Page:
Because the process of conversion is highly experimental, I do not hesitate to allow a wide latitude for the power of signs and wonders to bring about a true and complete persuasion in the hearts of those who experience them, alongside the preaching of the Gospel. As Jesus once said, "No one who does a mighty work in my name will soon after be able to speak evil of me" (Mark 9.39), and it is equally true to say that no one who similarly experiences a mighty work in his name will soon thereafter be anything less than favourably impressed. The power of the Spirit in signs and wonders that accompany the preaching of the Gospel is a great asset that God has granted to his Church - let us not fail to use it. There is no mission field where this is more applicable than the field of Muslim evangelism.
Many Muslims are "oppressed by the devil" (Acts 10.38) and suffer from physical defects and demon-possession. Many are the missionaries who have witnessed the grace of God in action in delivering them from such handicaps. Let us then press on to see just how vital the supernatural works of the Holy Spirit are in the field of Christian witness to Muslims.
2. The Power of the Holy Spirit in Muslim Evangelism.
Some years ago a young Muslim woman in South Africa suffered a series of miscarriages. Despairing of ever having a child of her own, she turned to God and prayed that he would be gracious to her and give her a child. One night, as she slept, she had a strange dream. Someone dressed in glistening white came to her, holding a baby in his arms. He laid it in her lap and went away. Soon afterwards she conceived again and this time all went well and a healthy son was born. She turned to thank God for his grace and kindness, and this same vision came to her again, a man dressed in glistening white.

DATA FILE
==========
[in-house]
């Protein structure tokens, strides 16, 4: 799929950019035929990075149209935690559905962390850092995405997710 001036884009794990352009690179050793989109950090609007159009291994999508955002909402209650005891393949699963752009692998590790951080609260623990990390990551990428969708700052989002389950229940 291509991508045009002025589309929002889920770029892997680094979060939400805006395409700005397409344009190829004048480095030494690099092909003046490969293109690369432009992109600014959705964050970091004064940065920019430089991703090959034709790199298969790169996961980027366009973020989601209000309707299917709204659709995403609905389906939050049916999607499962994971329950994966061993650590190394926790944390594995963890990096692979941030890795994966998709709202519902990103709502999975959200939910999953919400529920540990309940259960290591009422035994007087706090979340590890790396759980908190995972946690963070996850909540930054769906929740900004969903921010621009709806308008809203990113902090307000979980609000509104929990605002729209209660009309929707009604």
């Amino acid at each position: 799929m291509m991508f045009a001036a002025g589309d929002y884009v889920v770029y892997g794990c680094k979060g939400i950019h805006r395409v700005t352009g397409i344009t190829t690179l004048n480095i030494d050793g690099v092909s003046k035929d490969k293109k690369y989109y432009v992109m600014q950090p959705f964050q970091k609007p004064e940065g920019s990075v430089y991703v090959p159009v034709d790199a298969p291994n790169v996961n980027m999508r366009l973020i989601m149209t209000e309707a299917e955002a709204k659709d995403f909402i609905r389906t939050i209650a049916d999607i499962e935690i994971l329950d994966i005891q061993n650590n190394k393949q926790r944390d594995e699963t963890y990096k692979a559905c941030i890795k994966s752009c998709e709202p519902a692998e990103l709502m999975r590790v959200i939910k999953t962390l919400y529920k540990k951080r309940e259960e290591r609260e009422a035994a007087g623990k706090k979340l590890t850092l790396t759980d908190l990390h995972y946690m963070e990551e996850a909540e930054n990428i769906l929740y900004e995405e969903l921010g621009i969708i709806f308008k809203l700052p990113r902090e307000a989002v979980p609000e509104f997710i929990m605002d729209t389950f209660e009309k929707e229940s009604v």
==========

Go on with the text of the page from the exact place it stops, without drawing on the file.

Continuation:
"I wanted to believe that it was the Prophet Muhammad", she later testified, "but somehow I knew it was Jesus Christ. I cannot say how I knew it was him, but there was no doubt. It was Jesus". It was some time before she became a Christian but the experience left a decided impression on her and contributed towards her eventual conversion. Today she is a bright and lively witness to the Lord and Saviour she loves very dearly.
Not only must we expect to see God work in supernatural ways through visions, healings and the like, but it seems that he purposefully grants such persuasive proofs especially to Muslims who might otherwise not perceive the word of truth. Paul was a rigid persecutor of the Church and it is hardly surprising that it took a momentous revelation of Jesus Christ to convert him. Christians should be especially sensitive towards Muslims who relate strange dreams they have had, particularly where the person of Jesus himself appears.